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October 2012 Climate Summary

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Source/Author: Natalie Umphlett - High Plains Regional Climate Center 11/05/12

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October 2012 Climate Summary  

For a printable version of the climate summary which includes more figures, data tables, and state summaries, click here

Temperature Summary

October 2012 was actually cooler than normal for the majority of the High Plains Region. Most locations in the Region had average temperatures which were at least 2.0 degrees F (1.1 degrees C) below normal. Above normal average temperatures were limited to southwestern Colorado and portions of southern Wyoming. The cooler weather was not record-breaking although there were a few locations that were able to creep into the top 10 coolest Octobers on record. Garden City, Kansas tied for its 6th coolest October on record with an average temperature of 52.3 degrees F (11.3 degrees C). The record of 48.6 degrees F (9.2 degrees C) occurred just a few years ago in 2009 (period of record 1947-2012).

Despite the widespread below normal temperatures this month, 2012 still continued to be one of the warmest on record in many places. For example, the average temperature in Grand Forks, North Dakota was 1.3 degrees F (0.7 degrees C) below normal this month, but this year’s January 1-October 31 time period still ranked as the warmest. The average temperature in Grand Forks for this time period was 48.7 degrees F (9.3 degrees C), which surpassed the 1931 record of 48.1 degrees F (8.9 degrees C) (period of record 1893-2012).

Precipitation Summary

Ample precipitation was confined to North Dakota and small pockets elsewhere in the High Plains Region this month. Much needed precipitation fell in areas of northern North Dakota, where precipitation totals were over 150 percent of normal. While this precipitation was not record-breaking, it did help alleviate drought conditions there. In addition, many locations across the High Plains Region had their first snowfall of the season this month. Even with the snowfall, a large portion of the High Plains Region continued to have dry conditions this month. Central Nebraska, central South Dakota, southern Kansas, southern and northwestern Colorado, and south-central Wyoming
all had precipitation totals which were less than 25 percent of normal.

The dry weather helped with the harvesting of row crops in many areas across the Region. The corn harvest was ahead of average in Kansas, Nebraska, North Dakota, and South Dakota. The soybean harvest was also well ahead of average in Nebraska, North Dakota, and South Dakota. On the downside, dryness continued to affect pasturelands as most of the Region continued to have pasture conditions in the very poor to poor classifications. Dry and windy conditions also took their toll on winter wheat progress. For instance, the lack of precipitation limited winter wheat emergence in parts of South Dakota and some winter wheat had to be reseeded in Nebraska due to wind damage. Although mid-October showers did help with winter wheat emergence, according to the National Agricultural Statistics Service (NASS), more precipitation is needed for improved emergence.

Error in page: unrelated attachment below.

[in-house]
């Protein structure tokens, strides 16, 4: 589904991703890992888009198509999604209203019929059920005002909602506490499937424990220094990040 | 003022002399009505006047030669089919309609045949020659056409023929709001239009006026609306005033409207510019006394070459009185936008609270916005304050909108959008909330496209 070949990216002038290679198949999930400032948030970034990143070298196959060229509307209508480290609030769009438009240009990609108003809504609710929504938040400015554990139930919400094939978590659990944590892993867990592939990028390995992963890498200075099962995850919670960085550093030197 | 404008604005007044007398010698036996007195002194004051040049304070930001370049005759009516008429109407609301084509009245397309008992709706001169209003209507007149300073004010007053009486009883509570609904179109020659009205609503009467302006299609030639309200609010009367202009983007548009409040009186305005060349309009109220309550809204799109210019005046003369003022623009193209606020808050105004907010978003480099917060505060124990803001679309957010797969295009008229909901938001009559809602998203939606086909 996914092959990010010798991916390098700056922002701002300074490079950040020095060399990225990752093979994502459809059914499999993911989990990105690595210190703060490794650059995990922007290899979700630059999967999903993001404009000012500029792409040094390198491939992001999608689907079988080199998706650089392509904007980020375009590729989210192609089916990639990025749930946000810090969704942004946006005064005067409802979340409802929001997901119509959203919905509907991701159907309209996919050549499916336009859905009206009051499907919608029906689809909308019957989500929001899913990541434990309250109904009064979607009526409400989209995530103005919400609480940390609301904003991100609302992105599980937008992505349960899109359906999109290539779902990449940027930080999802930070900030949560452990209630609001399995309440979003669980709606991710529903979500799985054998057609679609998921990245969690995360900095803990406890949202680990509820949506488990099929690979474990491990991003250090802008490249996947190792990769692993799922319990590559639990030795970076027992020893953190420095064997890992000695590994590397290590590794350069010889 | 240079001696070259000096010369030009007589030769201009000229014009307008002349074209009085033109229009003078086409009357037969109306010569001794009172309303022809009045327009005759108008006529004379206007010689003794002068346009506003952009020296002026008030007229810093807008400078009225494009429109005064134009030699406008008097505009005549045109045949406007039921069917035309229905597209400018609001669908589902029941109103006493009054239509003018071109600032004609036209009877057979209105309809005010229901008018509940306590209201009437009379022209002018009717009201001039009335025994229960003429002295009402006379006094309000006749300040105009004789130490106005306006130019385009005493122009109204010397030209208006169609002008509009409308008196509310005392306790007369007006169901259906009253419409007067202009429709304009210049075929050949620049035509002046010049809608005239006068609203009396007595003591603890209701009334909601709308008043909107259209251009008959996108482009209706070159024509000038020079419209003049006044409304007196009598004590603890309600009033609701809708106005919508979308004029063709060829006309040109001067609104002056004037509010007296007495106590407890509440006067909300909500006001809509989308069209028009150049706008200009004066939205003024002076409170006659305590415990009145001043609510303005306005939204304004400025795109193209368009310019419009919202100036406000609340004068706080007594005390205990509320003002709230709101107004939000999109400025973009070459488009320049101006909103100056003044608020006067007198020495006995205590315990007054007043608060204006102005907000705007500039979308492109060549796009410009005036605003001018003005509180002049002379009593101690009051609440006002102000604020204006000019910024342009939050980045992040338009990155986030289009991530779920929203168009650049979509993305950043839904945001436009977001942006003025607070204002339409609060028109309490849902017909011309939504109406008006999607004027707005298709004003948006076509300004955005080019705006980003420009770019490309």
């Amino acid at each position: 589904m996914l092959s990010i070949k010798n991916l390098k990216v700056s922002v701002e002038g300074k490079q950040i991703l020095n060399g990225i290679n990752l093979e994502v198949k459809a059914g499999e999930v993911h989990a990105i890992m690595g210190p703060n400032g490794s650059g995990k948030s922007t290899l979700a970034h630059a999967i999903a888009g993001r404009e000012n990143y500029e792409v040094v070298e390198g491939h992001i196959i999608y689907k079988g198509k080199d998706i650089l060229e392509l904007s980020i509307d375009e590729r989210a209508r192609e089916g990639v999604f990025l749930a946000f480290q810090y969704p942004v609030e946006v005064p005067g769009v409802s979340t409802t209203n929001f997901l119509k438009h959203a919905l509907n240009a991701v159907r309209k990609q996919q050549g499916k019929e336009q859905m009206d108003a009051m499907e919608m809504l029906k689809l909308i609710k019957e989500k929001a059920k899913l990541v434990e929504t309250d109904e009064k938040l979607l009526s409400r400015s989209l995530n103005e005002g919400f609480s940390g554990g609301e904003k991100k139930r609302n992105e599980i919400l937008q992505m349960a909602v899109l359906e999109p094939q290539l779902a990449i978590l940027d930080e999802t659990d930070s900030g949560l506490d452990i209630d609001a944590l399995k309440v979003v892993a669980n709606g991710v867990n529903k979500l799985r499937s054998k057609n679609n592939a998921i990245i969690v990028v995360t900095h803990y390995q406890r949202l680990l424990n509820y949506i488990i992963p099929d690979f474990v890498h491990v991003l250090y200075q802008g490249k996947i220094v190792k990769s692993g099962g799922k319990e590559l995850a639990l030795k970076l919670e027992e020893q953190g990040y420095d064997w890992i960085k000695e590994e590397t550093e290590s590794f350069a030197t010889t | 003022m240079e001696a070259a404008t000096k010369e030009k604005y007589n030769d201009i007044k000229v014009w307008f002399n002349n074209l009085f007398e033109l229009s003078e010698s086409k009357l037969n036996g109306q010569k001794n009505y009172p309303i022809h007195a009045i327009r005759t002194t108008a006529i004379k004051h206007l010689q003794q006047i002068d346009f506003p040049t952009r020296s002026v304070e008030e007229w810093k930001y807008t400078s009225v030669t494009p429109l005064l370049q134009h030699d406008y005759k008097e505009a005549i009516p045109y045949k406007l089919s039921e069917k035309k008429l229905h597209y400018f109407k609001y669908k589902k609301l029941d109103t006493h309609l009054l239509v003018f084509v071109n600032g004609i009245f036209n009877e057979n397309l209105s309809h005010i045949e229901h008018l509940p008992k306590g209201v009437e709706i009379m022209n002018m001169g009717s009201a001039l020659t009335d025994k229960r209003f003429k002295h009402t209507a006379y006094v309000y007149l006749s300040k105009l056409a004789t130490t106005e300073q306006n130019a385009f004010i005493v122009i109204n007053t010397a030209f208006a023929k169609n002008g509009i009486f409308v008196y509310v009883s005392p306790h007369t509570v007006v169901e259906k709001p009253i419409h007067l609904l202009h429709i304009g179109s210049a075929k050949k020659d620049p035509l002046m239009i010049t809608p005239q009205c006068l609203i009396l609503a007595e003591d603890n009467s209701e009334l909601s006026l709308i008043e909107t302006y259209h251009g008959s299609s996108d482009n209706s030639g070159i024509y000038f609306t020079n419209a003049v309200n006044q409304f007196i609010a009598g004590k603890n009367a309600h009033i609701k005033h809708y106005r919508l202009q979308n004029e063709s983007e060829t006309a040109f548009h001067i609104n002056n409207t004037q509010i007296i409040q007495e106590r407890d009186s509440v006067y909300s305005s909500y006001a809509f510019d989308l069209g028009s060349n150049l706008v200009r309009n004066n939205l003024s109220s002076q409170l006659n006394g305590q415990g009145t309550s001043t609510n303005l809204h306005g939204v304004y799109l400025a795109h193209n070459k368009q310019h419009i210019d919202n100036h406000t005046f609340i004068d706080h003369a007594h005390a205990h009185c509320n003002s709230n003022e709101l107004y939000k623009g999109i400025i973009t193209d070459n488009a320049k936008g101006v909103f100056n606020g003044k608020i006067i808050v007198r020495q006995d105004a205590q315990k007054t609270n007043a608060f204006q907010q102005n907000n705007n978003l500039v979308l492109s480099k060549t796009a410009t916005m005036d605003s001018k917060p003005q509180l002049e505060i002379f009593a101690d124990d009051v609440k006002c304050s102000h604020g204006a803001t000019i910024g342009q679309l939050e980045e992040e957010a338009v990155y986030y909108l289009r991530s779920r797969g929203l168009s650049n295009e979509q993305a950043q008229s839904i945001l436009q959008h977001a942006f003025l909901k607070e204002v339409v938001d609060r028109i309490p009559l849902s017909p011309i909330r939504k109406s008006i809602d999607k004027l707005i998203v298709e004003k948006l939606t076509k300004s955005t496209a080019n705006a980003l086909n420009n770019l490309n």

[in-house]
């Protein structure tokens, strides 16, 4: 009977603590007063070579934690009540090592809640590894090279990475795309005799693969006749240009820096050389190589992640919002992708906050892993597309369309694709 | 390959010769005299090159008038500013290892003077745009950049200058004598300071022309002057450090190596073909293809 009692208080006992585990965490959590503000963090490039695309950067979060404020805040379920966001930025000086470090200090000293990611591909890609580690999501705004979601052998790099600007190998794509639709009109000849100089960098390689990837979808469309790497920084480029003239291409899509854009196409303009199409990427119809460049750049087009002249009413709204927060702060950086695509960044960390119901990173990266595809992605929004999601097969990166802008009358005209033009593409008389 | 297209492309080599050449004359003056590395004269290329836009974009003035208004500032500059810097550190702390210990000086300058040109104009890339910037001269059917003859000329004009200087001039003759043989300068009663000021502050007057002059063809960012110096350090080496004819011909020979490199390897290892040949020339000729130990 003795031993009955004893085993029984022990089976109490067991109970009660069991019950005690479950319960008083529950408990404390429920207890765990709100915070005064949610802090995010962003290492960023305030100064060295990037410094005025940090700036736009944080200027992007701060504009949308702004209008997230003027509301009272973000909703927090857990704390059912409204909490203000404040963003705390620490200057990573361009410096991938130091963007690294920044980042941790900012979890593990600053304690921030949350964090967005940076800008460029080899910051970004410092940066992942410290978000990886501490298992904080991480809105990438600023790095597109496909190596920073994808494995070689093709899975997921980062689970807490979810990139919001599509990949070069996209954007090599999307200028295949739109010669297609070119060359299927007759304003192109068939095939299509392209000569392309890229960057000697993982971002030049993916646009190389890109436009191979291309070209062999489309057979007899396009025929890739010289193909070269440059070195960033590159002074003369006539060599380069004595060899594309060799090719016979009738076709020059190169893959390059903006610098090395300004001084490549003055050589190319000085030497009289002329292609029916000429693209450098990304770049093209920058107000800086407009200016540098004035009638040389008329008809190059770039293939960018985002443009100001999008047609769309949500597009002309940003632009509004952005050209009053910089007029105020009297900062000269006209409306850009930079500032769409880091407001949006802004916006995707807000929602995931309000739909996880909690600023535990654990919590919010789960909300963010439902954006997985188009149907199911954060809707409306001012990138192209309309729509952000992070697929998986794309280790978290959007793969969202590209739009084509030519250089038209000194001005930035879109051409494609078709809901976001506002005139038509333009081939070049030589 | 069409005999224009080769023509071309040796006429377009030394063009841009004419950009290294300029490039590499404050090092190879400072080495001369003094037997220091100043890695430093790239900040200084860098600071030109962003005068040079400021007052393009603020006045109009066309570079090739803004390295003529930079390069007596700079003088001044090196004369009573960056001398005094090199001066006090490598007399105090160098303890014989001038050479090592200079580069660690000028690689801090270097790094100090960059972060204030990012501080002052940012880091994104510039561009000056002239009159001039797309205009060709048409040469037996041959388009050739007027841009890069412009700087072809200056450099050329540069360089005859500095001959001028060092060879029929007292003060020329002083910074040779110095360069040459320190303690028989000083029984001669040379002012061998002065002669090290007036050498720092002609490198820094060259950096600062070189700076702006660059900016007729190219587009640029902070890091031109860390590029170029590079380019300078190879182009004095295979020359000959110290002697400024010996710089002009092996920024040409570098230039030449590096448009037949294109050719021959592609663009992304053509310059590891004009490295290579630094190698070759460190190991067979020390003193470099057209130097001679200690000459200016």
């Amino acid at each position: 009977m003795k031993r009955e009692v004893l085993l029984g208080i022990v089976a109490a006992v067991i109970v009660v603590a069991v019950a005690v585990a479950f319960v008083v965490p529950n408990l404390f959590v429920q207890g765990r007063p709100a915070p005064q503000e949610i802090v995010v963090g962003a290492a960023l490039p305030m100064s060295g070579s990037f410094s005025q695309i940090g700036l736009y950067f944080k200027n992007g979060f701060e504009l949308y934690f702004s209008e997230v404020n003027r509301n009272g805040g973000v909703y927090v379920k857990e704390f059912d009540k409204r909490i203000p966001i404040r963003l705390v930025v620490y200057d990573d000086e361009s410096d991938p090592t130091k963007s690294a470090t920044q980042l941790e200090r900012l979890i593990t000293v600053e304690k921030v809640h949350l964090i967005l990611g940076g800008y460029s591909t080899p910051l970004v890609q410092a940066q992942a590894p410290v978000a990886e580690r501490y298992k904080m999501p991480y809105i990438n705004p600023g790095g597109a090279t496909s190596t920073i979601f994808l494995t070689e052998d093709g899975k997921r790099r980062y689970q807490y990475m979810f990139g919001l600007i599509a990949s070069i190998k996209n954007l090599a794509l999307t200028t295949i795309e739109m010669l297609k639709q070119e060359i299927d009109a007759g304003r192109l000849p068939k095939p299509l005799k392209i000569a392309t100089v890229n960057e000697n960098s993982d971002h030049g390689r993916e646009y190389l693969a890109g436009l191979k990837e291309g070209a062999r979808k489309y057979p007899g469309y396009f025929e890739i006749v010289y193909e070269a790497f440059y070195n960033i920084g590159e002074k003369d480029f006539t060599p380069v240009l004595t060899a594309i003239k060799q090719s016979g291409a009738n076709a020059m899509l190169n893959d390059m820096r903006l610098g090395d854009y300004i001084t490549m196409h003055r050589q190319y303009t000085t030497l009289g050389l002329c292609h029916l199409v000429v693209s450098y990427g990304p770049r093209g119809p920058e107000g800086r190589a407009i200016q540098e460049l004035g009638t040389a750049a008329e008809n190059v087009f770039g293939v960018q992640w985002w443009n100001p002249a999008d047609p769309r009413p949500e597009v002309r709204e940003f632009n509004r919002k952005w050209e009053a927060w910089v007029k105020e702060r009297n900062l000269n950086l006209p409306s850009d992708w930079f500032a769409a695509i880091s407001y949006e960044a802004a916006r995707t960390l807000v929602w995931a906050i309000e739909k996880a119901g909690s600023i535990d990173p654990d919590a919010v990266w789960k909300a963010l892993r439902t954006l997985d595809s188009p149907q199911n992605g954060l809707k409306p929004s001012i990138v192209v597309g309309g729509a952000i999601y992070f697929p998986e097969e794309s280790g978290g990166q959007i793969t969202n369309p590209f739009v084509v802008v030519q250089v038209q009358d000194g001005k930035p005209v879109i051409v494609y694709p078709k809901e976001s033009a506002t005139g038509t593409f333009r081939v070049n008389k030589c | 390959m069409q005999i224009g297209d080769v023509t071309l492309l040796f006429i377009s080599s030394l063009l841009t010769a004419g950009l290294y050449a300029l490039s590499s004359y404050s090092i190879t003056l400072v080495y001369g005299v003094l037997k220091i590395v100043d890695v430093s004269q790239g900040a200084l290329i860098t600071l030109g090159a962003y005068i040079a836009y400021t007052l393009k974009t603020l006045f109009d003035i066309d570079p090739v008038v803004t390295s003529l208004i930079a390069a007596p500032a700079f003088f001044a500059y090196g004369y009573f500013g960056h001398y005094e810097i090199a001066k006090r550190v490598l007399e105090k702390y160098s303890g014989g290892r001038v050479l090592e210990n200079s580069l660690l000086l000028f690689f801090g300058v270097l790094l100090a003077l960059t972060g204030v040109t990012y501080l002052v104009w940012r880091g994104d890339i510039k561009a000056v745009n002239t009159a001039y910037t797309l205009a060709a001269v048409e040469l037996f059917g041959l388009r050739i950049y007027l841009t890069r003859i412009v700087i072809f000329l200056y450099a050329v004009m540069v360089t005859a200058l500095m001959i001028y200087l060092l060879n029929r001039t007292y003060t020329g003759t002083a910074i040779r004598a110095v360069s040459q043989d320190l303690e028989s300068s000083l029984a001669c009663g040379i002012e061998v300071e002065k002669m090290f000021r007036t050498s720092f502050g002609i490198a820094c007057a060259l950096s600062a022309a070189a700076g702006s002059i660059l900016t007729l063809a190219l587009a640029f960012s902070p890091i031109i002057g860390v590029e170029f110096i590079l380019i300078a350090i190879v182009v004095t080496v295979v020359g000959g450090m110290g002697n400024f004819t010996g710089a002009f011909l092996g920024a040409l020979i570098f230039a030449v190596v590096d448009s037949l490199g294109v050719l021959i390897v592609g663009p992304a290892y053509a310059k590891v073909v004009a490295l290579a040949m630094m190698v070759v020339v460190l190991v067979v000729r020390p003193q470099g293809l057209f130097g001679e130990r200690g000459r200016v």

Climate Outlook

ENSO-neutral conditions continue and weak El Niño/ENSO-neutral conditions are likely through the winter. For the next three months, the temperature outlook indicates a higher probability of above normal temperatures for the majority of the High Plains Region, except for the eastern half of North Dakota and the far eastern sides of South Dakota, Nebraska, and Kansas. The highest probability for above normal temperatures exists in southwestern Wyoming and northwestern Colorado.The precipitation outlook indicates a higher probability of below normal precipitation in the eatern half of Kansas, eastern Nebraska, eastern South Dakota, and far southeastern North Dakota. Equal chances of above, near, or below normal temperature and precipitation exists for the rest of the High Plains Region.More information about these forecasts can be found here.

Drought Watch

Slight changes in drought conditions in the High Plains Region occurred over the past month, according to the U.S. Drought Monitor. Some areas experienced improvements and others had degradation which balanced out to little change over the past month. Nebraska was still the hardest hit state, with nearly 78 percent of the state in exceptional drought conditions (D4) which was up a few percent from the end of last month. South Dakota had the most degradation with a significant increase in D4 that went from 7 to 33 percent coverage over the past month. The most significant improvements occurred in the Red River Valley of North Dakota where precipitation in the middle of the month helped downgrade all extreme drought conditions (D3) to severe drought conditions (D2) in the state. Other areas which had improvements included north central Colorado, eastern Kansas, far southeastern Nebraska, and central North Dakota. According to the U.S. Seasonal Drought Outlook released November 1st, drought conditions were expected to improve across the entire state of North Dakota and northern areas of South Dakota. All other areas of drought in the Region were expected to persist through the end of January 2013.

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